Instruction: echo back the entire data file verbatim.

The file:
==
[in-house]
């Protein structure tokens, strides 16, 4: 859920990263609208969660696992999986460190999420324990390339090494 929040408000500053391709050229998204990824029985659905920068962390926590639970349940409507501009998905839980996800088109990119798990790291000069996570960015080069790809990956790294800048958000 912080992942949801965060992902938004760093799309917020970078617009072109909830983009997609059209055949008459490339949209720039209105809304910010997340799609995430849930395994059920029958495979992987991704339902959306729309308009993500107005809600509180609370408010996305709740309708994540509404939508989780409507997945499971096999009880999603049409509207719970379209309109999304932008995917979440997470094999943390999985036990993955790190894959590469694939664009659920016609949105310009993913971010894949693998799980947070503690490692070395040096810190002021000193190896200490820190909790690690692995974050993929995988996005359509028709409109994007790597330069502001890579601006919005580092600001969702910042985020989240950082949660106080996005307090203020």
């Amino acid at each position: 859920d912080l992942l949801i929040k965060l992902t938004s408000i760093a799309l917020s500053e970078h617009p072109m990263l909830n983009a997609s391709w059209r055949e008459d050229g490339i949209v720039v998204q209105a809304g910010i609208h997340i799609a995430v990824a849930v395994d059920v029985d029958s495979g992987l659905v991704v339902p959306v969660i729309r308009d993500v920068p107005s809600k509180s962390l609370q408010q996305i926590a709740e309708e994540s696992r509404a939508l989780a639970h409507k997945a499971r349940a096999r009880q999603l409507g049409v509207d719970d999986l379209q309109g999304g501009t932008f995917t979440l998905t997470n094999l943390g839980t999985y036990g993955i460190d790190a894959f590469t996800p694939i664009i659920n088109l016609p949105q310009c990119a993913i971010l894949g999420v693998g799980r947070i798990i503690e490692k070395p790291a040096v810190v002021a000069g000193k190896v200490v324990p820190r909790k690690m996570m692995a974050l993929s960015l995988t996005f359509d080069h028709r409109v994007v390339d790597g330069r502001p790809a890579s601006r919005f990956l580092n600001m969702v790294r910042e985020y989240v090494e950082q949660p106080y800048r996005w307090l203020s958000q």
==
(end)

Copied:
[in-house]
């Protein structure tokens, strides 16, 4: 859920990263609208969660696992999986460190999420324990390339090494 929040408000500053391709050229998204990824029985659905920068962390926590639970349940409507501009998905839980996800088109990119798990790291000069996570960015080069790809990956790294800048958000 912080992942949801965060992902938004760093799309917020970078617009072109909830983009997609059209055949008459490339949209720039209105809304910010997340799609995430849930395994059920029958495979992987991704339902959306729309308009993500107005809600509180609370408010996305709740309708994540509404939508989780409507997945499971096999009880999603049409509207719970379209309109999304932008995917979440997470094999943390999985036990993955790190894959590469694939664009659920016609949105310009993913971010894949693998799980947070503690490692070395040096810190002021000193190896200490820190909790690690692995974050993929995988996005359509028709409109994007790597330069502001890579601006919005580092600001969702910042985020989240950082949660106080996005307090203020």
């Amino acid at each position: 859920d912080l992942l949801i929040k965060l992902t938004s408000i760093a799309l917020s500053e970078h617009p072109m990263l909830n983009a997609s391709w059209r055949e008459d050229g490339i949209v720039v998204q209105a809304g910010i609208h997340i799609a995430v990824a849930v395994d059920v029985d029958s495979g992987l659905v991704v339902p959306v969660i729309r308009d993500v920068p107005s809600k509180s962390l609370q408010q996305i926590a709740e309708e994540s696992r509404a939508l989780a639970h409507k997945a499971r349940a096999r009880q999603l409507g049409v509207d719970d999986l379209q309109g999304g501009t932008f995917t979440l998905t997470n094999l943390g839980t999985y036990g993955i460190d790190a894959f590469t996800p694939i664009i659920n088109l016609p949105q310009c990119a993913i971010l894949g999420v693998g799980r947070i798990i503690e490692k070395p790291a040096v810190v002021a000069g000193k190896v200490v324990p820190r909790k690690m996570m692995a974050l993929s960015l995988t996005f359509d080069h028709r409109v994007v390339d790597g330069r502001p790809a890579s601006r919005f990956l580092n600001m969702v790294r910042e985020y989240v090494e950082q949660p106080y800048r996005w307090l203020s958000q």